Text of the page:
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Royalties for public television programs often not claimed, leaving monies undistributed.
More than $180 million exists in the royalty pool.
WASHINGTON, D.C. / BOSTON (March 24, 2011) – Intermediary Copyright Royalty Services (Intermediary) and American Public Television (APT) announced today that they are launching a joint effort designed to help producers of public television programming receive the full amount of their portion of government-collected retransmission royalties.
According to Intermediary founder Ted Hammerman, there is a total of $180 million held in the royalty pool managed by the U.S. Copyright Office. Hammerman says that approximately $10 million, or 7.4 percent of the total, is owed to public television program producers. These royalties come from combined cable and satellite royalty pools. Last year, more than 1,000 organizations filed claims to collect television retransmission royalties from these combined pools of $270 million.
“APT’s goal is to help our producers retrieve all revenue to which their programming is entitled,” said David Fournier, APT's vice president of finance and administration. “We look forward to connecting these clients with Intermediary to successfully claim and collect the royalties they are due.”
Hammerman said: “These pools are rarely fully claimed. Copyright holders rarely discuss filing royalty claims annually for their programming because the more parties who file claims, the less each claimant receives.” Intermediary and APT have agreed to advise public television producers of these royalties and will assist them in claiming and collecting their royalties.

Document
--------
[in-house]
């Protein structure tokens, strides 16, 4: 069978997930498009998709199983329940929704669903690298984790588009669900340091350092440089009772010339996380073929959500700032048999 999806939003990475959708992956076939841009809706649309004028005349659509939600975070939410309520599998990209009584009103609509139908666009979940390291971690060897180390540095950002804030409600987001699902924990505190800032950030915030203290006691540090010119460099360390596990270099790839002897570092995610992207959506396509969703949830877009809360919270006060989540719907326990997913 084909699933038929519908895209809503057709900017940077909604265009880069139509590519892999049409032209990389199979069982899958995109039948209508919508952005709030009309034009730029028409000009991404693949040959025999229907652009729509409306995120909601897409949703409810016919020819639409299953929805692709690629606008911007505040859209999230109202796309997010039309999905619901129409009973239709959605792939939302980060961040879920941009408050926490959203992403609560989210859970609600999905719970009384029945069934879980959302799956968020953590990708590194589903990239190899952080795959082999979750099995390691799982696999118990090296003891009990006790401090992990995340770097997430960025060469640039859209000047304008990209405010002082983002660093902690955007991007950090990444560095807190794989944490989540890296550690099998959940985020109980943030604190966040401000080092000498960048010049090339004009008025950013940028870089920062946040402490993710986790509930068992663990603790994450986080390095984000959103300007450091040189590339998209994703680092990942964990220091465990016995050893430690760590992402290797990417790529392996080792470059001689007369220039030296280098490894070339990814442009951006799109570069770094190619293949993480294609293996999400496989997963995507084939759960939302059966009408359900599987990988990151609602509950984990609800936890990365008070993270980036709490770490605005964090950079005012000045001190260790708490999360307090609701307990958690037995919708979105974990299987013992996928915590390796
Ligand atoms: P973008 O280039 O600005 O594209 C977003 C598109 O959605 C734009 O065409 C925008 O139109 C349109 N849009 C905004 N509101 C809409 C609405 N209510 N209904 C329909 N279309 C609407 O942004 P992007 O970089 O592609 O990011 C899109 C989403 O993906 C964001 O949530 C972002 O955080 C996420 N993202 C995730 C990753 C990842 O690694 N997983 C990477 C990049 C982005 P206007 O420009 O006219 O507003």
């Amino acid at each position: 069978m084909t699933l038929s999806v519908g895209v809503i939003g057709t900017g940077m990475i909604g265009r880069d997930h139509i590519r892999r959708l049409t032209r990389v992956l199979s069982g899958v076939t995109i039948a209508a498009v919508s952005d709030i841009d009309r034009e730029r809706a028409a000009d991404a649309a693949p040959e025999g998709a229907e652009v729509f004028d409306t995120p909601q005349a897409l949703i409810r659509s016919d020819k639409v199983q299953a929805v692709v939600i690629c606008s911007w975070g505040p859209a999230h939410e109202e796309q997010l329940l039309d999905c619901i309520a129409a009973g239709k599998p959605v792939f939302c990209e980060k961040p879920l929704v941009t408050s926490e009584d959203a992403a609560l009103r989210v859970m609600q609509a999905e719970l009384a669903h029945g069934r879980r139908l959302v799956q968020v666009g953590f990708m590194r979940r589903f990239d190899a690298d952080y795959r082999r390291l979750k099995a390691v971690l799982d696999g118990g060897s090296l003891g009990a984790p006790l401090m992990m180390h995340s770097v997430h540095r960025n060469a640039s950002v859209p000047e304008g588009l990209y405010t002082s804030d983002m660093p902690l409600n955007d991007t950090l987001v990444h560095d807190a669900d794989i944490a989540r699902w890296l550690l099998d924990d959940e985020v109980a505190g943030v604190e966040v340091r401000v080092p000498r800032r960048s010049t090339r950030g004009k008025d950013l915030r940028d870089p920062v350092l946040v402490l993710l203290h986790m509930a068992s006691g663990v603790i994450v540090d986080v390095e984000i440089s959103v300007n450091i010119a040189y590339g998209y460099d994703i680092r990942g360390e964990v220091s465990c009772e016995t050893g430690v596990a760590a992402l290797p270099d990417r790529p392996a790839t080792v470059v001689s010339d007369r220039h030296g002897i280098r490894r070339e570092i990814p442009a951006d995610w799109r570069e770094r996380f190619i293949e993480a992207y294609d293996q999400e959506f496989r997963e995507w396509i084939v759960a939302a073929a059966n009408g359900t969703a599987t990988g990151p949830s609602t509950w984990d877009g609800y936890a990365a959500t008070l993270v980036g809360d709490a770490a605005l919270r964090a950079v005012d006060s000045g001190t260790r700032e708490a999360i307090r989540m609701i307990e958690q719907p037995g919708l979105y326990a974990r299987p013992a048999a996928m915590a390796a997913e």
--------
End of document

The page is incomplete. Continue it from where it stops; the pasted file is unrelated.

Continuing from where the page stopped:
“Most public television content is initially broadcast on free-to-air TV. Some programs are then retransmitted over cable. When that occurs, this content is eligible for royalties in the U.S. Fees may also be due from collectives internationally,” said Hammerman. “By working with APT, we hope to assist as many of their producers as possible.” A recognized leader in this niche of copyright law, Intermediary claims, tracks and distributes royalties for clients.
Under the Copyright Act, federal law mandates payment of retransmission royalties. These compulsory payments made by cable operators are submitted to the Licensing Division of the U.S. Copyright Office semiannually. Cable operators are required to pay pennies so that each system’s distant-signal subscribers may receive broadcast programming. Based on the number of U.S. pay-TV subscribers, these pennies “add up to millions of dollars,” added Hammerman. In the U.S., claims must be filed each July for the prior year’s programming. Initial royalty distributions can take more than four years to process from the filing date. However, royalties can only be collected via the filing of claims.
American Public Television (APT) has been a leading distributor of high-quality, top-rated programming to America’s public television stations since 1961. In 2010, APT distributed nearly half of the top 100 highest-rated public television titles. Among its 300 new program titles per year are prominent documentaries, news and current affairs programs, dramatic series, how-to programs, children’s series and classic movies, including For Love of Liberty: The Story of America’s Black Patriots, A Ripple of Hope, Rick Steves' Europe, Newsline, Globe Trekker, Simply Ming, America's Test Kitchen From Cook’s Illustrated, Lidia's Italy, P. Allen Smith's Garden Home, Murdoch Mysteries, Doc Martin, Rosemary & Thyme, The Rat Pack: Live and Swingin’, Johnny Mathis: Wonderful, Wonderful! and John Denver: The Wildlife Concert. APT also licenses programs internationally through its APT Worldwide service. In 2006, APT launched Create® – the TV channel featuring the best of public television's lifestyle programming. APT is also a partner in the WORLD™ channel expansion project including its web presence at WORLDcompass.org. For more information about APT’s programs and services, visit APTonline.org. For more information on Create, visit CreateTV.com.
Founded in 2002 in Washington, DC, Intermediary represents more cultural programming interests in copyright proceedings than any other entity worldwide. The firm serves as copyright holders’ advocate to assert claims, enforce rights and recover royalties due and payable to rights holders.
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